Those who ate at least the fabled five-a-day saw anxiety plummet and mental well-being improve, it was found,Joinfo.com reports with reference to Express.
Researchers said the biggest benefit comes from between five and seven portions with the effect greatest in middle aged women.
Dr Melody Ding, of the University of Sydney’s School of Public Health, said: “Growing evidence suggest a link between diet and mental health.
“This study shows moderate daily fruit and vegetable consumption is associated with lower rates of psychological stress.”
The study of 60,000 Australians aged 45 and over is the latest to show regular servings of greens are a simple way to stave off disease and keep mentally active.
It comes just a month after British scientists said five-a-day was crucial to lowering the risk of heart attack, stroke and cancer.
Moderate daily vegetable intake alone was linked to lower stress levels but moderate fruit intake alone appeared to show no significant benefit.
The most potent effect was seen when fruit and veg like apples, bananas and oranges and potatoes, cucumber, lettuce and carrots were eaten together, and particularly in women.
Those eating between five and seven servings a day had a 14 per cent lower risk of stress than those who ate up to four, research showed.
Women who have between three and four servings of vegetables daily had an 18 per cent lower risk of stress than eating one serving.
Meanwhile, those having two portions of fruit had a 16 per cent lower risk of stress than those eating up to one.
But women eating between five and seven daily servings of fruit and vegetables saw a 23 per cent lower risk of stress.
The findings, published in the British Medical Journal Open, add to evidence the feel good food fires mind and body.
Professor Simon Capewell , of the UK Faculty of Public Health, said “This is a very interesting study and the new evidence suggests a causal link, that as intake of fruit and vegetables goes up, so distress goes down.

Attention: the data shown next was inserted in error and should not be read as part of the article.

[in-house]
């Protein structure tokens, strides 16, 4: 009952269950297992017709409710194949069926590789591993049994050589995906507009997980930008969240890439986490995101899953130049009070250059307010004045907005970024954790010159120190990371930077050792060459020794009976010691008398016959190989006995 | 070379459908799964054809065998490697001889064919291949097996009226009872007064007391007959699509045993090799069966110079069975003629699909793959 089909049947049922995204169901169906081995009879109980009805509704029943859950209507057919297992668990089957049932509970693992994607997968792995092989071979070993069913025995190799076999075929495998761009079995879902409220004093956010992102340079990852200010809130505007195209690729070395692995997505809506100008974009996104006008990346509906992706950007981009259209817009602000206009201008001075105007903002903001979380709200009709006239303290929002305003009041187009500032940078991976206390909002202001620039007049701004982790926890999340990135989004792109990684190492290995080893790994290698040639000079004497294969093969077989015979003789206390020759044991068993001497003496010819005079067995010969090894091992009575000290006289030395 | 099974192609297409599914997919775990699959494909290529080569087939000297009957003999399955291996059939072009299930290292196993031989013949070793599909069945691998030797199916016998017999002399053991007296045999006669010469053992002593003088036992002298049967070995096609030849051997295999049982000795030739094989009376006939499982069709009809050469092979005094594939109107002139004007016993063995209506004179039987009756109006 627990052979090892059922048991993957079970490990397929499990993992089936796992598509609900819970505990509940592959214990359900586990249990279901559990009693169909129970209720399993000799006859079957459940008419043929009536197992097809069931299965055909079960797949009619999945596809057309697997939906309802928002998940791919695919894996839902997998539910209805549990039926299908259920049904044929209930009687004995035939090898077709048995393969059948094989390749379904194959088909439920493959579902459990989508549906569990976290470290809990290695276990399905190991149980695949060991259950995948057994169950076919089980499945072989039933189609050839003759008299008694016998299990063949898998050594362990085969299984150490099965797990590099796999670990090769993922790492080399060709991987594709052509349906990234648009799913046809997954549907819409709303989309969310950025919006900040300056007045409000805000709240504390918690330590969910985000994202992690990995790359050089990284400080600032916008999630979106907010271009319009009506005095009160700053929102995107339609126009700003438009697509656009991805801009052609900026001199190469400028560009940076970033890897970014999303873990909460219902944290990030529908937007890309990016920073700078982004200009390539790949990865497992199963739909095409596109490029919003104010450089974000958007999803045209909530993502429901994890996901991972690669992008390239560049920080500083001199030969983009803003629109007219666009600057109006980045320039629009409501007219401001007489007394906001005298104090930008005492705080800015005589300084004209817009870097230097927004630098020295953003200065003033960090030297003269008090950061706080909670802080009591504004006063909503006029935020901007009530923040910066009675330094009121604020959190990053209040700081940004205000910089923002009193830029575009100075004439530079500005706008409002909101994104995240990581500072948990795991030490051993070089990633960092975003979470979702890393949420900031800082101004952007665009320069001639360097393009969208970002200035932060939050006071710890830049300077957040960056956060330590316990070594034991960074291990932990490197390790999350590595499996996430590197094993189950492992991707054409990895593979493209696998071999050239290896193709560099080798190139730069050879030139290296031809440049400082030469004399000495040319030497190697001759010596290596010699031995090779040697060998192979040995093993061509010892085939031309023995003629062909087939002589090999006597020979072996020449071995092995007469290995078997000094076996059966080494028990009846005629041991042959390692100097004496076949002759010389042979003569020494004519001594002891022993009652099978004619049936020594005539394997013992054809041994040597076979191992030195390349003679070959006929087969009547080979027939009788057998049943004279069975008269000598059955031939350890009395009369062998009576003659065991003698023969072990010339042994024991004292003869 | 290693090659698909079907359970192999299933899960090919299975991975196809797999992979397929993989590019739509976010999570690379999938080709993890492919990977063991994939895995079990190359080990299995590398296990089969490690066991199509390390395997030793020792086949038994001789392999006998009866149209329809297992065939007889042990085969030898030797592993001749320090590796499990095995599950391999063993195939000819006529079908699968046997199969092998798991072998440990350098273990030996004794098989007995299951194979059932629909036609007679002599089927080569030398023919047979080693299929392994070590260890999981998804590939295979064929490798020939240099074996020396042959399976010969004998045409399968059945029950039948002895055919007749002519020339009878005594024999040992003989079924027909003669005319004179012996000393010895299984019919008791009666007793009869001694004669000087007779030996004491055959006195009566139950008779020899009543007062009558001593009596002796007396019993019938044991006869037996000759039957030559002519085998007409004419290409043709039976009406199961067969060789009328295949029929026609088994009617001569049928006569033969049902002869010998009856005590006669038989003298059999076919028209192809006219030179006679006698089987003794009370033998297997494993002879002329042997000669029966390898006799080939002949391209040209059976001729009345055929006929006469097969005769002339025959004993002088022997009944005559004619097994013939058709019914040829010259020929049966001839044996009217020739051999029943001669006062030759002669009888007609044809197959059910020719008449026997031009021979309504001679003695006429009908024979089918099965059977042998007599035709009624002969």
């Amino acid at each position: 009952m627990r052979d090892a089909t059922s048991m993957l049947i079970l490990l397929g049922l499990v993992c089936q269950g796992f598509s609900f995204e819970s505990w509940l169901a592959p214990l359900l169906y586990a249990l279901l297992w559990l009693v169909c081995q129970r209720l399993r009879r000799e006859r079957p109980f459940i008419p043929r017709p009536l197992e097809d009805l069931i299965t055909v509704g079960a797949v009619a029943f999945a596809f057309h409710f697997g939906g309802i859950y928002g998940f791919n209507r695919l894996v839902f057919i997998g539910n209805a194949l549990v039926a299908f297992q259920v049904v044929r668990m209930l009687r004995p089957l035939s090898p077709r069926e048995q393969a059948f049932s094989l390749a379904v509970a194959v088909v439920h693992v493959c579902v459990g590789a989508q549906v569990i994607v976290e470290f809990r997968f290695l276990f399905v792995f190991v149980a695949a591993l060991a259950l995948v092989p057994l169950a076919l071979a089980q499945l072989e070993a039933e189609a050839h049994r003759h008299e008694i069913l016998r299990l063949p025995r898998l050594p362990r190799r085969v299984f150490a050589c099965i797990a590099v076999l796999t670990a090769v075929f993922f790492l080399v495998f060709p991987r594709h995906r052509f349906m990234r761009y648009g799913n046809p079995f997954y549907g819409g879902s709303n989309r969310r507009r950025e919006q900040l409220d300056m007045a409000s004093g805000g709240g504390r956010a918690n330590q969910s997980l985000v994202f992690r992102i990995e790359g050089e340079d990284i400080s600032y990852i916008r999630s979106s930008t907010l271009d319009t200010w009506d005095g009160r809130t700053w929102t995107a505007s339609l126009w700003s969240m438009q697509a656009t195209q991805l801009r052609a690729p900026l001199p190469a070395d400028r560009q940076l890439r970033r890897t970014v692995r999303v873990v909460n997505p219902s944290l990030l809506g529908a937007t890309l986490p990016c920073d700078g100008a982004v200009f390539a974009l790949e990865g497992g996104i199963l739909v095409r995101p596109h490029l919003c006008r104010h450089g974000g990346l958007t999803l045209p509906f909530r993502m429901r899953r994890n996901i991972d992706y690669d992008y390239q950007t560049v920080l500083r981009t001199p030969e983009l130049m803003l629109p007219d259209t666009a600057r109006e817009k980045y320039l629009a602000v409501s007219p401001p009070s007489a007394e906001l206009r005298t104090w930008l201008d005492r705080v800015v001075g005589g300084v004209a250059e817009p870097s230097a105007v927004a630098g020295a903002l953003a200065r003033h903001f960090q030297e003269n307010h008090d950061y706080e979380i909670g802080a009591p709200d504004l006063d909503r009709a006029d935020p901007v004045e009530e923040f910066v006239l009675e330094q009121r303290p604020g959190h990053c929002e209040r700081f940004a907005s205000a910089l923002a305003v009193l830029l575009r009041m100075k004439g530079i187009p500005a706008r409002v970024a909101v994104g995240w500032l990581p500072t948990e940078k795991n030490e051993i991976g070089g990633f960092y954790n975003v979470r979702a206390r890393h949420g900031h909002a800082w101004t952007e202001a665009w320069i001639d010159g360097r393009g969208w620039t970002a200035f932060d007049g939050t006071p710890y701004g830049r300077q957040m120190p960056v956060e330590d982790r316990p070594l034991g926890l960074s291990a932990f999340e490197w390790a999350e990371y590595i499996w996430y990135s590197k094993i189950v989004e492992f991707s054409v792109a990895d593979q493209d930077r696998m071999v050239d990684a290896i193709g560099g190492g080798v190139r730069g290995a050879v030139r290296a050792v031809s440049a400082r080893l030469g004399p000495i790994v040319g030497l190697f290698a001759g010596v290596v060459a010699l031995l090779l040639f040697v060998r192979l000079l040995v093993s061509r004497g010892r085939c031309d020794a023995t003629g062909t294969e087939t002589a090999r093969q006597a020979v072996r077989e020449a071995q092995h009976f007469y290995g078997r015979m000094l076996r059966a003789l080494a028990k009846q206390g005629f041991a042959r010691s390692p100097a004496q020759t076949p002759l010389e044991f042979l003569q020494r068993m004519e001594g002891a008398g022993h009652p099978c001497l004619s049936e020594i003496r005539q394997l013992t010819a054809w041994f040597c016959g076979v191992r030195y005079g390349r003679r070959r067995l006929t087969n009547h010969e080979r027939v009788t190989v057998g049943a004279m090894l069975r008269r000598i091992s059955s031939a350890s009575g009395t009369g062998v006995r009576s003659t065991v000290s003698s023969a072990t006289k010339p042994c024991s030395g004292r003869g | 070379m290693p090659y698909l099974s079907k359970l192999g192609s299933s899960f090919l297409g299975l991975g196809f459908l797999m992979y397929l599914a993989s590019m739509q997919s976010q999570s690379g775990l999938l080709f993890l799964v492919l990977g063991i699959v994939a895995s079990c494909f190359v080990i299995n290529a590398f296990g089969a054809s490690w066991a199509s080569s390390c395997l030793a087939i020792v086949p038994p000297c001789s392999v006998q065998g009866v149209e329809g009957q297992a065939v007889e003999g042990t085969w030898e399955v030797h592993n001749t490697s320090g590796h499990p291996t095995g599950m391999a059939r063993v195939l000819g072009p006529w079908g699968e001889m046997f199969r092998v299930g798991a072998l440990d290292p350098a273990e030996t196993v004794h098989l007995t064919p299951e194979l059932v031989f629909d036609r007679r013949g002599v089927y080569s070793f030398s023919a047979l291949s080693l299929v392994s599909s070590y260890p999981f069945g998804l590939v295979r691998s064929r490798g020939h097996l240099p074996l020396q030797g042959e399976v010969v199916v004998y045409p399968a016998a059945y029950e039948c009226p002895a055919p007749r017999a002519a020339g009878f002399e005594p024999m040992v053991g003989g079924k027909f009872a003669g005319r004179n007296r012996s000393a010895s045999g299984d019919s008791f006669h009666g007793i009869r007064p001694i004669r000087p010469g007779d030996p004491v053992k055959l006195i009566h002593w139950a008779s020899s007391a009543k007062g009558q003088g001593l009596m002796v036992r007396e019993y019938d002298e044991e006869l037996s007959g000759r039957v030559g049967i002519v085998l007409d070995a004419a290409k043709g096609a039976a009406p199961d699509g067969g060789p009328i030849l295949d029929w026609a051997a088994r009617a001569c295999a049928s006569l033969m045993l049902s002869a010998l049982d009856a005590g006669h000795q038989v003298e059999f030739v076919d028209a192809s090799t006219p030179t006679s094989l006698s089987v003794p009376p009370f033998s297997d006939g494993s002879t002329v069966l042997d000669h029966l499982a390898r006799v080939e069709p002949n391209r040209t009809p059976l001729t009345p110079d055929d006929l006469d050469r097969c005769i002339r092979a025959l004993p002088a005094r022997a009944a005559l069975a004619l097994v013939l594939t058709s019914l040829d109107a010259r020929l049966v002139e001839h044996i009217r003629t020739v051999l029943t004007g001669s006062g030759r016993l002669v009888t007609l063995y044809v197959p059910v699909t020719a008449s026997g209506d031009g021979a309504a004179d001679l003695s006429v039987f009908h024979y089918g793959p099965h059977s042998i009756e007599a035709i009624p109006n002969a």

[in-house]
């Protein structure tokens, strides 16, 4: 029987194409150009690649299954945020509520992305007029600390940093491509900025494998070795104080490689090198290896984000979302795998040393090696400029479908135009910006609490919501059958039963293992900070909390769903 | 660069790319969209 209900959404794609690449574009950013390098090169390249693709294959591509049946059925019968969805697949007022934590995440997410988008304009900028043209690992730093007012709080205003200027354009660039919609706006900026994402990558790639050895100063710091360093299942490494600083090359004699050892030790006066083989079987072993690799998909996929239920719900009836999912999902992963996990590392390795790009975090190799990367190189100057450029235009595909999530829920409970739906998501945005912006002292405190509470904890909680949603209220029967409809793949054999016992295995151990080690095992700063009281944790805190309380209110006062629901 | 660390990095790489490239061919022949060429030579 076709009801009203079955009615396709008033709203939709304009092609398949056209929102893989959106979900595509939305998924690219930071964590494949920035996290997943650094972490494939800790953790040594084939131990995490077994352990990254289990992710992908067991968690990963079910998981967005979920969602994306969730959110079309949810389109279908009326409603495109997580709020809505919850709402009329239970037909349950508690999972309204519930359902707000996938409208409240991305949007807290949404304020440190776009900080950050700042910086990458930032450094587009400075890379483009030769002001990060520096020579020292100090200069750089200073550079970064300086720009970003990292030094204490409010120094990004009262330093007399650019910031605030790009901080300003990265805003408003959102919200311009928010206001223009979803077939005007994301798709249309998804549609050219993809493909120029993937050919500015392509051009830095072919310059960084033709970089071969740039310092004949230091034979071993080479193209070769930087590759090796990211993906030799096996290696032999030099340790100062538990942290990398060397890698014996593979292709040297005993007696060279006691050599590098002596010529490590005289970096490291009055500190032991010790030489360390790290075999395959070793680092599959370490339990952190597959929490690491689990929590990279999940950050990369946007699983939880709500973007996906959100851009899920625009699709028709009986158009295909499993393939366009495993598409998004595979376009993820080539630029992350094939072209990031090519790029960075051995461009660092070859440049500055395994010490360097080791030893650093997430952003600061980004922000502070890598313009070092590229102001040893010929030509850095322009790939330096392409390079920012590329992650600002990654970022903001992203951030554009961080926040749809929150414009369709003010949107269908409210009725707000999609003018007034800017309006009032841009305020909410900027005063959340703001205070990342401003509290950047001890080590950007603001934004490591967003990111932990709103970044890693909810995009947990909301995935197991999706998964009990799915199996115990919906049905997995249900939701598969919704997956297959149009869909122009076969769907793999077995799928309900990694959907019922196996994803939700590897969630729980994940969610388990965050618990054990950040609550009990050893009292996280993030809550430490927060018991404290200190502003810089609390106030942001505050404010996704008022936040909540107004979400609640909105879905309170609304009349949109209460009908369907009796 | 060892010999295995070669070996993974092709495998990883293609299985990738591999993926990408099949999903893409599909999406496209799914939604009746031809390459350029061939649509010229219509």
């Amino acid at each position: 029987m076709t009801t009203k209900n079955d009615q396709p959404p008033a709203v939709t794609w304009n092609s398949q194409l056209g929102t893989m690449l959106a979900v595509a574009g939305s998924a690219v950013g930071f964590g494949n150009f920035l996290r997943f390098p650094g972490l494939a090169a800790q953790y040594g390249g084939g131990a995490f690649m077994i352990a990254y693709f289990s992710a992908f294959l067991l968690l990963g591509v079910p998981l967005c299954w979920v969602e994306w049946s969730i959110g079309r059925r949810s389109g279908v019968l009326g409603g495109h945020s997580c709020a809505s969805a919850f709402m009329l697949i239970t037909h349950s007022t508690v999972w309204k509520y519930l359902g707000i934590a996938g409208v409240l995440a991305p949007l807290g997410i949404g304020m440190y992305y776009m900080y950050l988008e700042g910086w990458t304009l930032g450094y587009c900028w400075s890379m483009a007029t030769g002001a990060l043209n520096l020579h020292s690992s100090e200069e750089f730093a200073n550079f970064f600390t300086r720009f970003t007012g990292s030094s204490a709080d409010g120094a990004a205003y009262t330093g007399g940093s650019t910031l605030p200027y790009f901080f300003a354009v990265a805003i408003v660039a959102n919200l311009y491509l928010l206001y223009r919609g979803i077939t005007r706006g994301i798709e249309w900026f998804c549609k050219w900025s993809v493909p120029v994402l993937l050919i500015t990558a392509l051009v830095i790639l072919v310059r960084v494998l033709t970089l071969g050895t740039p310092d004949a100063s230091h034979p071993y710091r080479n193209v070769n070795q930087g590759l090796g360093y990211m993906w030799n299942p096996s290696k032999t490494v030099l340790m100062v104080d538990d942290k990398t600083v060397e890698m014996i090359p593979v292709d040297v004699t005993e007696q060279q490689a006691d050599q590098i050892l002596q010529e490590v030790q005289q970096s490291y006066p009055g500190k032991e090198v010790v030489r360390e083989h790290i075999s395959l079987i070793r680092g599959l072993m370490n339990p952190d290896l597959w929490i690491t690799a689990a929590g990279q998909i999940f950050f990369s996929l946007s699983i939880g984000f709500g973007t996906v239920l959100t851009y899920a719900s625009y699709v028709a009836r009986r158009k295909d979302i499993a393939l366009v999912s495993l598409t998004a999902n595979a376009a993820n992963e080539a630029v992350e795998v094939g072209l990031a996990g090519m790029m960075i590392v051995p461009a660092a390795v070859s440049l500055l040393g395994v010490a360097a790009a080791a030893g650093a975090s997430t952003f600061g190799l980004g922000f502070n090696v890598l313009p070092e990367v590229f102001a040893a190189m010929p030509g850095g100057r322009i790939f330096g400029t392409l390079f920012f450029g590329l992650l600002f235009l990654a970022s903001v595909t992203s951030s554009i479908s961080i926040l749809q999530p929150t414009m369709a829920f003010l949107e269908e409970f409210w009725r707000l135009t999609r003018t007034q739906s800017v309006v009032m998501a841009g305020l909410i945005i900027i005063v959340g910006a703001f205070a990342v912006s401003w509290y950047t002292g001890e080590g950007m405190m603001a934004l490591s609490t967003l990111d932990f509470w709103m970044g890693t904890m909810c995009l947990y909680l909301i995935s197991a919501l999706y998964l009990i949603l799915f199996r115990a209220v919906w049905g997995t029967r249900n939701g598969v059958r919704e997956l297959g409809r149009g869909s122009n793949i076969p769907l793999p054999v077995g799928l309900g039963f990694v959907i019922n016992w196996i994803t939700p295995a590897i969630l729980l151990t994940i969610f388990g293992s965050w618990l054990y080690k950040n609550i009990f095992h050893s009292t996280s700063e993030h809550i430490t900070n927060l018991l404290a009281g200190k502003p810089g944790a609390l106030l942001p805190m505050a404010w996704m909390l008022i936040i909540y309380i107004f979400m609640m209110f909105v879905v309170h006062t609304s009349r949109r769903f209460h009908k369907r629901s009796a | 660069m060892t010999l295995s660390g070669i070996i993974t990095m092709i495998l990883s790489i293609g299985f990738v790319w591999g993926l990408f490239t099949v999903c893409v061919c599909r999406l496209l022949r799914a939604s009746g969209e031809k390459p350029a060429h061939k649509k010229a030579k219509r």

“This fits with a large amount of existing scientific evidence showing the wider health benefits of eating more and obviously eating less junk food.
“The more fruit and vegetables people routinely eat, the more they promote their health, and reduce their risks of heart disease, stroke, diabetes and common cancers”.
Experts think leafy greens like spinach, and tomatoes, boost the chemicals serotonin and dopamine in the brain which improve mood.
The researchers followed participants at two time points between 2006 and 2010 and during 2010 using a questionnaire to measure general anxiety and depression.
They found eating more than seven servings of vegetables a day did not reduce stress risk any further.
Tam Fry, of the National Obesity Forum, said: “It’s not for nothing that we are constantly exhorted to eat our five a day.
“Many people dismiss the advice as government nannying. But they would be wrong.
“Stress can quickly drive you to comfort eating, constant snacking on the wrong types of food and weight gain.
“This study confirms that fruit and vegetables – nibbled slowly – produces the opposite effect.
Eat more vegetables than fruit and feel more relaxed and healthier for it.”
Last month analysis of 95 global studies on fruit and vegetable consumption in up to two million people found that, although five 2.8oz portions a day reduced disease risk, the greatest benefit came from eating 28oz a day, equivalent to 10 portions.
Even a modest daily intake of 7oz was associated with a 16 per cent reduced risk of heart disease, an 18 per cent reduced risk of stroke and 13 per cent reduced risk of cardiovascular disease.
This amount, equivalent to two and a half portions, was also associated with a four per cent reduced risk in cancer risk and 15 per cent reduction in the risk of premature death.
Yet eating up to 14oz of fruit and vegetables a day was associated with a 24 per cent reduced risk of heart disease, a 33 per cent reduced risk of stroke, a 28 per cent reduced risk of cardiovascular disease, a 13 per cent reduced risk of total cancer and a 31 per cent reduction in dying prematurely. This risk was calculated in comparison to not eating any.
A 2.8oz portion is the equivalent to a small banana, apple, pear or large mandarin or three heaped tablespoons of cooked vegetables.
Current guidelines suggest eating at least five portions, or 14oz, every day but fewer than one in three adults in the UK achieves this.